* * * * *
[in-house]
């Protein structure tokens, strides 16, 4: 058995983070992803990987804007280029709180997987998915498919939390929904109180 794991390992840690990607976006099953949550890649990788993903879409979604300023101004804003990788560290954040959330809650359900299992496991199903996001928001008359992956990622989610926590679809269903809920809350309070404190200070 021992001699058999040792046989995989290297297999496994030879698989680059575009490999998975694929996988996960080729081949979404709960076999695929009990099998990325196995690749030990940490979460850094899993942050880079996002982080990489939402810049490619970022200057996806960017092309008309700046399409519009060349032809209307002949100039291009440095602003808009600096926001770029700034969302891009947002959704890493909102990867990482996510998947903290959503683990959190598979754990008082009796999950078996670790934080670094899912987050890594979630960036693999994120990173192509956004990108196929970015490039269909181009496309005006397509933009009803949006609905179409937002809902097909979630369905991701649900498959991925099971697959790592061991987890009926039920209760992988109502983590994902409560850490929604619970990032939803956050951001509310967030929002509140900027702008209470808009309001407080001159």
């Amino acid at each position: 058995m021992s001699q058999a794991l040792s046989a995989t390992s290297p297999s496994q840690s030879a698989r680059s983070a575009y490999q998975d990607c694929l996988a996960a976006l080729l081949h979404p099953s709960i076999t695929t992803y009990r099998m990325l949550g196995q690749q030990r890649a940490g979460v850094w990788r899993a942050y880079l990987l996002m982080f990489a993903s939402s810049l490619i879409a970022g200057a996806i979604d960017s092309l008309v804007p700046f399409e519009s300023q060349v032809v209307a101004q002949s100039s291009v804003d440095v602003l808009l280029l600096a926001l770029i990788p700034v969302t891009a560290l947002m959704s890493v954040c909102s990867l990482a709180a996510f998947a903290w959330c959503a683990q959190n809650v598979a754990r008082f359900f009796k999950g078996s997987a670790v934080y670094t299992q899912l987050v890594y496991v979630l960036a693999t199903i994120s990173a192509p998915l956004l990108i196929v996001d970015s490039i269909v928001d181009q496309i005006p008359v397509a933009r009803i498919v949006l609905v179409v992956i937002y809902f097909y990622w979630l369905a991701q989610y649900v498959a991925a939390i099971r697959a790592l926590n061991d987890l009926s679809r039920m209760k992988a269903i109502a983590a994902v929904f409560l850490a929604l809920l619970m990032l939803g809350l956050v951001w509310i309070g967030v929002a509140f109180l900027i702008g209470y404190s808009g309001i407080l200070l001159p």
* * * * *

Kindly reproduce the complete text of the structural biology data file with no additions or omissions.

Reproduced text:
[in-house]
């Protein structure tokens, strides 16, 4: 058995983070992803990987804007280029709180997987998915498919939390929904109180 794991390992840690990607976006099953949550890649990788993903879409979604300023101004804003990788560290954040959330809650359900299992496991199903996001928001008359992956990622989610926590679809269903809920809350309070404190200070 021992001699058999040792046989995989290297297999496994030879698989680059575009490999998975694929996988996960080729081949979404709960076999695929009990099998990325196995690749030990940490979460850094899993942050880079996002982080990489939402810049490619970022200057996806960017092309008309700046399409519009060349032809209307002949100039291009440095602003808009600096926001770029700034969302891009947002959704890493909102990867990482996510998947903290959503683990959190598979754990008082009796999950078996670790934080670094899912987050890594979630960036693999994120990173192509956004990108196929970015490039269909181009496309005006397509933009009803949006609905179409937002809902097909979630369905991701649900498959991925099971697959790592061991987890009926039920209760992988109502983590994902409560850490929604619970990032939803956050951001509310967030929002509140900027702008209470808009309001407080001159």
């Amino acid at each position: 058995m021992s001699q058999a794991l040792s046989a995989t390992s290297p297999s496994q840690s030879a698989r680059s983070a575009y490999q998975d990607c694929l996988a996960a976006l080729l081949h979404p099953s709960i076999t695929t992803y009990r099998m990325l949550g196995q690749q030990r890649a940490g979460v850094w990788r899993a942050y880079l990987l996002m982080f990489a993903s939402s810049l490619i879409a970022g200057a996806i979604d960017s092309l008309v804007p700046f399409e519009s300023q060349v032809v209307a101004q002949s100039s291009v804003d440095v602003l808009l280029l600096a926001l770029i990788p700034v969302t891009a560290l947002m959704s890493v954040c909102s990867l990482a709180a996510f998947a903290w959330c959503a683990q959190n809650v598979a754990r008082f359900f009796k999950g078996s997987a670790v934080y670094t299992q899912l987050v890594y496991v979630l960036a693999t199903i994120s990173a192509p998915l956004l990108i196929v996001d970015s490039i269909v928001d181009q496309i005006p008359v397509a933009r009803i498919v949006l609905v179409v992956i937002y809902f097909y990622w979630l369905a991701q989610y649900v498959a991925a939390i099971r697959a790592l926590n061991d987890l009926s679809r039920m209760k992988a269903i109502a983590a994902v929904f409560l850490a929604l809920l619970m990032l939803g809350l956050v951001w509310i309070g967030v929002a509140f109180l900027i702008g209470y404190s808009g309001i407080l200070l001159p």